Retirement Services

401(k) Tips and Tricks: Savings Rate

A common question I receive from employees is, “How much should I save into my 401(k)?”

When it comes to leveraging your 401(k), saving is the first essential component. Though many employees have questions about investing and how to invest properly, beginning the savings journey can often be the biggest hurdle.  

Generally, advisors recommend contributing between 10-15% of gross pay, per year, towards retirement.

This general rule tends to hold true for most; however, as with most financial guidance, there is no one-size-fits-all approach. Ultimately, how much you save depends on several factors like affordability, time horizon, and financial goals.

To illustrate, let’s compare Guillermo and Tabatha who are both saving for retirement. Guillermo is a 24-year-old retail store manager earning $50,000 annually and Tabatha is a 40-year-old paralegal earning $80,000 annually. Both of them plan to retire at age 65 and to live on 75% of their current pay, and both have just begun their savings journey. See their information detailed below:

Guillermo & Tabatha Chart 1

Assuming Guillermo saves 10% of his income ($5,000) per year and earns 6% on his investments, he would have $886,107 when he retires. If Guillermo lives until age 95 (a 30-year retirement window), he would be able to withdraw $3,000 per month and have some left over to leave a legacy behind[3].

On the other hand, assuming Tabatha saves 10% of her earnings ($8,500 per year), all other factors being equal, and withdrawing $5,000 per month, she would run out of money before reaching age 75. See the graph below:

Guillermo and Tabatha Cash Flow Chart

Clearly, as represented above, there are several factors that influence the appropriate amount of savings that is right for you. In the case of Guillermo and Tabatha, time makes a difference with the power of compound growth. No matter how much you can afford to save, consider saving early and often. Start when you can and consider increasing your contribution when your income increases.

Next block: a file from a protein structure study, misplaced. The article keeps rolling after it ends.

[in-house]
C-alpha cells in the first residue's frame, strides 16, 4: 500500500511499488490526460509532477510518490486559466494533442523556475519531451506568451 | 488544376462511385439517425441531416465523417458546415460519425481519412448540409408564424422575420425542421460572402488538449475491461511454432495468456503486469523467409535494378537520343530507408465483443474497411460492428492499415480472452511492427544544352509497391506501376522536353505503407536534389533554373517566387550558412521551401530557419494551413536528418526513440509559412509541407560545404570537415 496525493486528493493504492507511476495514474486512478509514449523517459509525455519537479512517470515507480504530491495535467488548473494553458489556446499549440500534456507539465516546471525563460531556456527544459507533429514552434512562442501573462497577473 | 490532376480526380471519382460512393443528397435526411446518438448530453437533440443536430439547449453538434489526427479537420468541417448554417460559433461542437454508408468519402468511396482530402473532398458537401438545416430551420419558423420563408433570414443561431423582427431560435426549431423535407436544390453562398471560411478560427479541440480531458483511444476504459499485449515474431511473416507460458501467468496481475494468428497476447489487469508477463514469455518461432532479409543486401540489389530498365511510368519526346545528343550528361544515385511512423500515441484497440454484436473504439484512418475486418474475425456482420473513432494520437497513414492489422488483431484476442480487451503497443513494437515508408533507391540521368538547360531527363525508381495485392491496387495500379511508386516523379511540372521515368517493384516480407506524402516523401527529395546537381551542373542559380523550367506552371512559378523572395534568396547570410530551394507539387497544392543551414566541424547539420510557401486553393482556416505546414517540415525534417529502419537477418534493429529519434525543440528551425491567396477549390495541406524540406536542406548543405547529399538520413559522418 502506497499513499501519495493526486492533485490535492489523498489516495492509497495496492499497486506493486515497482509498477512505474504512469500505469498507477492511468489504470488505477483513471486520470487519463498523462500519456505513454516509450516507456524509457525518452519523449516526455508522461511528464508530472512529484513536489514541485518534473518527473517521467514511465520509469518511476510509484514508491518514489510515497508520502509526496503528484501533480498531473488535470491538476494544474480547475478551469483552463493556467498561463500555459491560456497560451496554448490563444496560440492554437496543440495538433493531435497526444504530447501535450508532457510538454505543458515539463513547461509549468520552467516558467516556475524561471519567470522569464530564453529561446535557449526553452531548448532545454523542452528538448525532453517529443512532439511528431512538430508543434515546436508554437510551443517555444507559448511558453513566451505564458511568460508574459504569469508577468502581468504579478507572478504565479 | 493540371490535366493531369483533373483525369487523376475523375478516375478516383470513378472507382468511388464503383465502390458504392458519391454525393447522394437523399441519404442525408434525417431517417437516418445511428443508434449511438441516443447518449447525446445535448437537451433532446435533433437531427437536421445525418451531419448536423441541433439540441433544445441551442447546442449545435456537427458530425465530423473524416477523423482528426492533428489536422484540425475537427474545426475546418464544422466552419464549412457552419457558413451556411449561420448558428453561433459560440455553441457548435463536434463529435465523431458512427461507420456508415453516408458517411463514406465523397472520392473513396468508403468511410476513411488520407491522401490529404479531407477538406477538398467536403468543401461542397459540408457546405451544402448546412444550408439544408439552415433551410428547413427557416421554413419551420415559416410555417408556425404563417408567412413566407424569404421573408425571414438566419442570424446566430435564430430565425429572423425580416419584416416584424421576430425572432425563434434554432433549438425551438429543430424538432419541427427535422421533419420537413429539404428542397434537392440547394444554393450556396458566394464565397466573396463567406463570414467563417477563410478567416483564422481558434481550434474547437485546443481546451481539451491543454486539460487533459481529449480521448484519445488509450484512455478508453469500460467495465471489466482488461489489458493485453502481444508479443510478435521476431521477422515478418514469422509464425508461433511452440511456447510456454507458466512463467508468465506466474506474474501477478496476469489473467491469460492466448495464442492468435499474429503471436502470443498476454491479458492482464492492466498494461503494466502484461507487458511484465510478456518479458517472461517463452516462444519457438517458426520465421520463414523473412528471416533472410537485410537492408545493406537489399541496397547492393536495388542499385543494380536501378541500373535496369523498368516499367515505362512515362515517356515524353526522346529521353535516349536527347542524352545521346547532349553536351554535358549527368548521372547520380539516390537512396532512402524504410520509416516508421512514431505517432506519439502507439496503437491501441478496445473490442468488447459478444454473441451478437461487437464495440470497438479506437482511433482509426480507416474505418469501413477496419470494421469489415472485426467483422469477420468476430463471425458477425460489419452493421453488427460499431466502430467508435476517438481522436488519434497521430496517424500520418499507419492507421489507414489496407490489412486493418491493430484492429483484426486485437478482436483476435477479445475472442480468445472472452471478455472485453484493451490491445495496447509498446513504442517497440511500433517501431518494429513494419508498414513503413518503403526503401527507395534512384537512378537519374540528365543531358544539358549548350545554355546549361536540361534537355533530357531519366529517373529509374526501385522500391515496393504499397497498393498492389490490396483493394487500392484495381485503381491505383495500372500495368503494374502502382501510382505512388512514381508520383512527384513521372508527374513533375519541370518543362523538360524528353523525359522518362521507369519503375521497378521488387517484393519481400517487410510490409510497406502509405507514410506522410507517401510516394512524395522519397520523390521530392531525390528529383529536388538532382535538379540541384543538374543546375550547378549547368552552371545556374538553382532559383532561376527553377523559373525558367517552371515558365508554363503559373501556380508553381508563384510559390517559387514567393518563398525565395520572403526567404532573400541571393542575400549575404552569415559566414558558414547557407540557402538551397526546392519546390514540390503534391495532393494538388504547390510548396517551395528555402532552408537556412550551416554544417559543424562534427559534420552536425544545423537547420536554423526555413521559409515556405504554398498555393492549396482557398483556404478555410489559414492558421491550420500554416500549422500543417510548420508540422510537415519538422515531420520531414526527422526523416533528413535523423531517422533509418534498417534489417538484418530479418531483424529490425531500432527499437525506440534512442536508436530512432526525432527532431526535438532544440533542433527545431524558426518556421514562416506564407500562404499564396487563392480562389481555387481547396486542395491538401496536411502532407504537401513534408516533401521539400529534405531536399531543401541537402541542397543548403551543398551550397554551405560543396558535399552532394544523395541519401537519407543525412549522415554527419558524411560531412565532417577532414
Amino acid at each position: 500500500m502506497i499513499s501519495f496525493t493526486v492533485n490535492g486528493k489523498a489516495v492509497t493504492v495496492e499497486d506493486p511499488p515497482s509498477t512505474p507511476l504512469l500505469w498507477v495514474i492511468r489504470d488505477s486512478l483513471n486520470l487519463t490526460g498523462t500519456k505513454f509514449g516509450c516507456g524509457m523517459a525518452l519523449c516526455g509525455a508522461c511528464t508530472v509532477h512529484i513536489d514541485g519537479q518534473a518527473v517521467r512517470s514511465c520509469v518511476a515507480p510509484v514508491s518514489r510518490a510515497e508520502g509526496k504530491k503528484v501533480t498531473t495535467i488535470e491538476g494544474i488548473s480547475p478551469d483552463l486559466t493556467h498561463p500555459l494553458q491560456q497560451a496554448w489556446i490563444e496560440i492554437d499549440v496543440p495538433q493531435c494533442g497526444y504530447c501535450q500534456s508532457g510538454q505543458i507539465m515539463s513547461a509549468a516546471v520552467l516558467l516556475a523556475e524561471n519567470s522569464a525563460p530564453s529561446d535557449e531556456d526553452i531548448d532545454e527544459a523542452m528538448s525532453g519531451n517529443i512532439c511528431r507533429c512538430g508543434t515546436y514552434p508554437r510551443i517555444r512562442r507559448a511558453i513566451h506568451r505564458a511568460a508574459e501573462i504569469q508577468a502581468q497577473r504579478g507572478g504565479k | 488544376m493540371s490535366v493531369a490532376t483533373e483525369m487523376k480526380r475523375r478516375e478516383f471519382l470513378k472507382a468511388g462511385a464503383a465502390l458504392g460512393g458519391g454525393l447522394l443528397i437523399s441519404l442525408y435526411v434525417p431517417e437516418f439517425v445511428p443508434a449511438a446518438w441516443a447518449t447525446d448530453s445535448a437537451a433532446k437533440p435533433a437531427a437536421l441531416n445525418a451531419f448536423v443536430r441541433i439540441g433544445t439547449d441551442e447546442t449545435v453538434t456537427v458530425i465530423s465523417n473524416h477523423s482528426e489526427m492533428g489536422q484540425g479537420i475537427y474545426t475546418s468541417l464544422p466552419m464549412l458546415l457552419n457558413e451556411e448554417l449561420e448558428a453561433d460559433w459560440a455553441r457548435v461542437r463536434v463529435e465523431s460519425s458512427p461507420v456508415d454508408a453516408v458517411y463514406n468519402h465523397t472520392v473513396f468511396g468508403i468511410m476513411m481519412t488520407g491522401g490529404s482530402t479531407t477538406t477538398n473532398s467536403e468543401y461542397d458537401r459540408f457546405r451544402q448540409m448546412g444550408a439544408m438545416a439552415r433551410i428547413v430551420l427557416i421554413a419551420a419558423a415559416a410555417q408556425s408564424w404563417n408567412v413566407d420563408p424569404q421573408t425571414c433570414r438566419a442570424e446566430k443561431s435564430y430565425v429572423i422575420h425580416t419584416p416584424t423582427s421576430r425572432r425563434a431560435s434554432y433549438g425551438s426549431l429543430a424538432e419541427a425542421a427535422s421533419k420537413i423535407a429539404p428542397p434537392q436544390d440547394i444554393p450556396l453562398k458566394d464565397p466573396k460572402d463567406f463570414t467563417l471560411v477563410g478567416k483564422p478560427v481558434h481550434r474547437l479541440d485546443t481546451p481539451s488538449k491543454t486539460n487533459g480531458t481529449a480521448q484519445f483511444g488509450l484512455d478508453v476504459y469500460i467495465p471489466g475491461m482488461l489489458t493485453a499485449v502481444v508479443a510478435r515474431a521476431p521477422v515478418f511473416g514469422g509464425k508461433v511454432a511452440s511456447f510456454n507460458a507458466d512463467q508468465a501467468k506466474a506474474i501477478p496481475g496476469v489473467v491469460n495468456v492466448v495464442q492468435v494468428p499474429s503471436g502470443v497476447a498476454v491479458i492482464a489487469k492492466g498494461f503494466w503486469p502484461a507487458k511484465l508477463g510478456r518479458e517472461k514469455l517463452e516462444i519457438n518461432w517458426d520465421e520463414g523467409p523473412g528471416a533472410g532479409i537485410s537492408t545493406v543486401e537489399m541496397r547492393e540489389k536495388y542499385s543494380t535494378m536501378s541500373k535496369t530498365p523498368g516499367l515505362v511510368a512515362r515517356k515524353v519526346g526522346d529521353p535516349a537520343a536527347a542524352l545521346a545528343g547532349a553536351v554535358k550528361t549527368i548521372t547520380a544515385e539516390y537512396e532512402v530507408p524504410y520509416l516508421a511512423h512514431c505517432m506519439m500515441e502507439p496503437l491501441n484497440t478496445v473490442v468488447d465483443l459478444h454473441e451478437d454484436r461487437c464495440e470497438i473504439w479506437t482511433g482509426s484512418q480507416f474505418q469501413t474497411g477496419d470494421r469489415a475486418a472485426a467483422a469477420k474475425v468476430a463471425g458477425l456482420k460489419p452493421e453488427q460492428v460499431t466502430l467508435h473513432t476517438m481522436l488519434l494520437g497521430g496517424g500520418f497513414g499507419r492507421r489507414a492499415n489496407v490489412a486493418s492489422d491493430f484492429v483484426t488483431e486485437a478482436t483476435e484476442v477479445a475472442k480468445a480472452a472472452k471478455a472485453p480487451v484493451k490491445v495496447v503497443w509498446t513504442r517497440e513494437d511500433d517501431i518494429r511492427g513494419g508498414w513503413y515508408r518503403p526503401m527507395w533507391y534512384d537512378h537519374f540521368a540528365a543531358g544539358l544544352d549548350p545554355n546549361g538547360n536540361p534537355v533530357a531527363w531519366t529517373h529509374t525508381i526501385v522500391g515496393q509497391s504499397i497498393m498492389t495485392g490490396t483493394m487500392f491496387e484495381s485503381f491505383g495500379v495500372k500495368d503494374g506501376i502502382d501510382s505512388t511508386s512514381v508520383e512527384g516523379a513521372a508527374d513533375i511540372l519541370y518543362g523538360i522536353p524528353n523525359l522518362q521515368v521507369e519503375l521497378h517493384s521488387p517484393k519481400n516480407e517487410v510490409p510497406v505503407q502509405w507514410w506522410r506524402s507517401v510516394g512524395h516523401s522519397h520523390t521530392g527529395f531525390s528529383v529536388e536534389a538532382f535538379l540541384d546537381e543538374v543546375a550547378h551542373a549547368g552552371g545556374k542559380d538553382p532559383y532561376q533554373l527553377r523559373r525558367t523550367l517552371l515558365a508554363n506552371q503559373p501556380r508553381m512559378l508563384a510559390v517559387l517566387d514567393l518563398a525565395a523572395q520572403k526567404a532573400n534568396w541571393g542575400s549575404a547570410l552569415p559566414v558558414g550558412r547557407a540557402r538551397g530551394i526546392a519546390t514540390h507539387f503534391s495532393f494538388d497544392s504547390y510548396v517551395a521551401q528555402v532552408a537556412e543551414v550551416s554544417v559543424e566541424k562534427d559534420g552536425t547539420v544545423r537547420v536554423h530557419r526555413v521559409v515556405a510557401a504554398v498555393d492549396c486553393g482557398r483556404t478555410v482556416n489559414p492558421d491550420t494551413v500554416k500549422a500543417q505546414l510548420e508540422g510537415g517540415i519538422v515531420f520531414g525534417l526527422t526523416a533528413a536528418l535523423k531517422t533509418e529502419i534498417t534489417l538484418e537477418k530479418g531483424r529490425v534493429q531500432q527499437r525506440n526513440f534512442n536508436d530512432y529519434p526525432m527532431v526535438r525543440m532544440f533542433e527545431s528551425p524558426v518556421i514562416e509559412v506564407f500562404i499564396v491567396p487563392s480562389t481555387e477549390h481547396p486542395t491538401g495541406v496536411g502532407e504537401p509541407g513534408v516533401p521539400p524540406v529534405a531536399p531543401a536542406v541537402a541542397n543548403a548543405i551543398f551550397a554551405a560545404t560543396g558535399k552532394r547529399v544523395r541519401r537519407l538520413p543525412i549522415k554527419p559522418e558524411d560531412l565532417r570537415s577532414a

To help, many recordkeepers have an automatic increase program where you can schedule a regular increase in your contribution rate. Additionally, many 401(k) plans offer an employer matching contribution where you can receive free money that goes toward your retirement. If applicable, consider contributing at least enough to capture the full match.

If you are looking to max out, you can save upwards of $22,500 to a 401(k) in 2023, plus an additional $7,500 catch-up for those aged 50 or older. Above and beyond that, consider opening an IRA or contributing to an HSA (if you have a high-deductible health plan). Be aware, however, there are limitations on IRA deductibility if you meet a certain income threshold and are eligible for a 401(k) plan[4].

If you are considering saving for retirement and are not sure how much to save, there are many tools and resources available online (Nerdwallet, Bankrate, Vanguard, & Schwab to name a few) and through your plan’s recordkeeper website. You can also reach out to a professional like a CFP® who can not only assist in your retirement savings journey but can also provide holistic insights on the entirety of your financial situation. Feel free to go to to find a CFP® near you.

Lastly, enough emphasis cannot be placed on setting up a budget to set yourself up for success. Knowing where your money is going can be the first step to identifying any gaps that may exist and can reveal your capacity to save. For more information on how to think about budgeting more broadly, check out my recent blog posts on behavioral bias (part 1 and part 2).  

[1] Nerdwallet - How Much Should You Save for Retirement?

[2] This considers roughly 75% of income after savings of 10% and a 10% effective tax rate. The exact figure comes out to be $2,666 per month; however, the amount was rounded up to $3,000 to account for taxes at 10% in retirement assuming this is drawn from a pre-tax 401(k) or IRA.

[3] This assumes a growth rate of 4% during retirement while drawing down on assets.

[4] Nerdwallet - Can I have a 401(k) and an IRA?

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Michael Forney
The Author
Michael Forney

Investment Advisor and Financial Wellness Specialist

Michael is an Investment Advisor and Financial Wellness Specialist focusing on providing employee education and partnering with clients on financial wellness strategies. He possess a depth of knowledge on employer sponsored retirement plans, particularly the 401(k), and has a broad range of financial knowledge on investments, high-level tax benefits of various retirement accounts, and savings strategies. Previously, Michael worked at a top producing advisory firm where he built financial plans for families and businesses as a Financial Planning Specialist.

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